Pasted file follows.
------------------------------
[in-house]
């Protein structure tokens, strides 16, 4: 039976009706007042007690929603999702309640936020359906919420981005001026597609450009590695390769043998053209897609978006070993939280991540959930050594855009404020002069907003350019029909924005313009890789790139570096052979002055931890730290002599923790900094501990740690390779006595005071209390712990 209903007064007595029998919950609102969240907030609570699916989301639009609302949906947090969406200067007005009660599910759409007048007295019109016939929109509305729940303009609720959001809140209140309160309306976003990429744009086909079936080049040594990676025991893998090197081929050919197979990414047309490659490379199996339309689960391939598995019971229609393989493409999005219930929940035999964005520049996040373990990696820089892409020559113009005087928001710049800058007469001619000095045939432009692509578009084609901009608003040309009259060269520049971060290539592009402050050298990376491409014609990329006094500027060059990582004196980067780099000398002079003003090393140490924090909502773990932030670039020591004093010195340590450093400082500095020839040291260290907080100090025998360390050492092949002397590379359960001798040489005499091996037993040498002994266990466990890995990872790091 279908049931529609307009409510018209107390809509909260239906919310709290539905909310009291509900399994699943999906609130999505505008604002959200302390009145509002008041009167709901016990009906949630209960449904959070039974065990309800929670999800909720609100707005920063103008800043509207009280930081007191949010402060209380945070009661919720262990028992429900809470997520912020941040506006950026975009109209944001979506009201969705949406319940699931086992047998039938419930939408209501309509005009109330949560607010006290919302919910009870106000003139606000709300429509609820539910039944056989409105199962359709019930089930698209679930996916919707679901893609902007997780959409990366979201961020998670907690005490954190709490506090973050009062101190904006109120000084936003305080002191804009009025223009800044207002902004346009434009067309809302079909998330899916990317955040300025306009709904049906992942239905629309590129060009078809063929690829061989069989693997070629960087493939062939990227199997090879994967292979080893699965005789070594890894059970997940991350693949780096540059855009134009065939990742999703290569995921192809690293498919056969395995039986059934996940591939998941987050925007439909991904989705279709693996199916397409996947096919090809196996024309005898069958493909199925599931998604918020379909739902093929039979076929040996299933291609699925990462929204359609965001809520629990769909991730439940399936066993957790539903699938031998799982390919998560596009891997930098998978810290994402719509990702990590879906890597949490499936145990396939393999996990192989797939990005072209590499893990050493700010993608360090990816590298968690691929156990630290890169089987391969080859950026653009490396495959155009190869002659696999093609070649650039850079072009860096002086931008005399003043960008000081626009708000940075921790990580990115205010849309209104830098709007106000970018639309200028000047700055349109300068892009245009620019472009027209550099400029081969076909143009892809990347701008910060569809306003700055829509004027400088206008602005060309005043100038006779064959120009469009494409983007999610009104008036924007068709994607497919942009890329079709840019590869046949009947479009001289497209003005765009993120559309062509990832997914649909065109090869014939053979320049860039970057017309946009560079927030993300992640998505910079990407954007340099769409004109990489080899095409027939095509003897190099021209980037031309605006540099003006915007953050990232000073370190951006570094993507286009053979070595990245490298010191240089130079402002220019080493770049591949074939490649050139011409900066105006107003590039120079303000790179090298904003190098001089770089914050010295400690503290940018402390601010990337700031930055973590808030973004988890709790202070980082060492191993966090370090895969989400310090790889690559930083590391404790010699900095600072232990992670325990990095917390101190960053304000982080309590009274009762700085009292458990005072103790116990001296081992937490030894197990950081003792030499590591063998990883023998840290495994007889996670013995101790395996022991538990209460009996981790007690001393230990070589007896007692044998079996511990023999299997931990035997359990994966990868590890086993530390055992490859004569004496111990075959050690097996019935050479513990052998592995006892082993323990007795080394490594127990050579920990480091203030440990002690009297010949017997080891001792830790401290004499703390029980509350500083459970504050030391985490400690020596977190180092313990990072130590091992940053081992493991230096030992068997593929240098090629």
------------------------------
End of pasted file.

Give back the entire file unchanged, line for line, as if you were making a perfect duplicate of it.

[in-house]
């Protein structure tokens, strides 16, 4: 039976009706007042007690929603999702309640936020359906919420981005001026597609450009590695390769043998053209897609978006070993939280991540959930050594855009404020002069907003350019029909924005313009890789790139570096052979002055931890730290002599923790900094501990740690390779006595005071209390712990 209903007064007595029998919950609102969240907030609570699916989301639009609302949906947090969406200067007005009660599910759409007048007295019109016939929109509305729940303009609720959001809140209140309160309306976003990429744009086909079936080049040594990676025991893998090197081929050919197979990414047309490659490379199996339309689960391939598995019971229609393989493409999005219930929940035999964005520049996040373990990696820089892409020559113009005087928001710049800058007469001619000095045939432009692509578009084609901009608003040309009259060269520049971060290539592009402050050298990376491409014609990329006094500027060059990582004196980067780099000398002079003003090393140490924090909502773990932030670039020591004093010195340590450093400082500095020839040291260290907080100090025998360390050492092949002397590379359960001798040489005499091996037993040498002994266990466990890995990872790091 279908049931529609307009409510018209107390809509909260239906919310709290539905909310009291509900399994699943999906609130999505505008604002959200302390009145509002008041009167709901016990009906949630209960449904959070039974065990309800929670999800909720609100707005920063103008800043509207009280930081007191949010402060209380945070009661919720262990028992429900809470997520912020941040506006950026975009109209944001979506009201969705949406319940699931086992047998039938419930939408209501309509005009109330949560607010006290919302919910009870106000003139606000709300429509609820539910039944056989409105199962359709019930089930698209679930996916919707679901893609902007997780959409990366979201961020998670907690005490954190709490506090973050009062101190904006109120000084936003305080002191804009009025223009800044207002902004346009434009067309809302079909998330899916990317955040300025306009709904049906992942239905629309590129060009078809063929690829061989069989693997070629960087493939062939990227199997090879994967292979080893699965005789070594890894059970997940991350693949780096540059855009134009065939990742999703290569995921192809690293498919056969395995039986059934996940591939998941987050925007439909991904989705279709693996199916397409996947096919090809196996024309005898069958493909199925599931998604918020379909739902093929039979076929040996299933291609699925990462929204359609965001809520629990769909991730439940399936066993957790539903699938031998799982390919998560596009891997930098998978810290994402719509990702990590879906890597949490499936145990396939393999996990192989797939990005072209590499893990050493700010993608360090990816590298968690691929156990630290890169089987391969080859950026653009490396495959155009190869002659696999093609070649650039850079072009860096002086931008005399003043960008000081626009708000940075921790990580990115205010849309209104830098709007106000970018639309200028000047700055349109300068892009245009620019472009027209550099400029081969076909143009892809990347701008910060569809306003700055829509004027400088206008602005060309005043100038006779064959120009469009494409983007999610009104008036924007068709994607497919942009890329079709840019590869046949009947479009001289497209003005765009993120559309062509990832997914649909065109090869014939053979320049860039970057017309946009560079927030993300992640998505910079990407954007340099769409004109990489080899095409027939095509003897190099021209980037031309605006540099003006915007953050990232000073370190951006570094993507286009053979070595990245490298010191240089130079402002220019080493770049591949074939490649050139011409900066105006107003590039120079303000790179090298904003190098001089770089914050010295400690503290940018402390601010990337700031930055973590808030973004988890709790202070980082060492191993966090370090895969989400310090790889690559930083590391404790010699900095600072232990992670325990990095917390101190960053304000982080309590009274009762700085009292458990005072103790116990001296081992937490030894197990950081003792030499590591063998990883023998840290495994007889996670013995101790395996022991538990209460009996981790007690001393230990070589007896007692044998079996511990023999299997931990035997359990994966990868590890086993530390055992490859004569004496111990075959050690097996019935050479513990052998592995006892082993323990007795080394490594127990050579920990480091203030440990002690009297010949017997080891001792830790401290004499703390029980509350500083459970504050030391985490400690020596977190180092313990990072130590091992940053081992493991230096030992068997593929240098090629």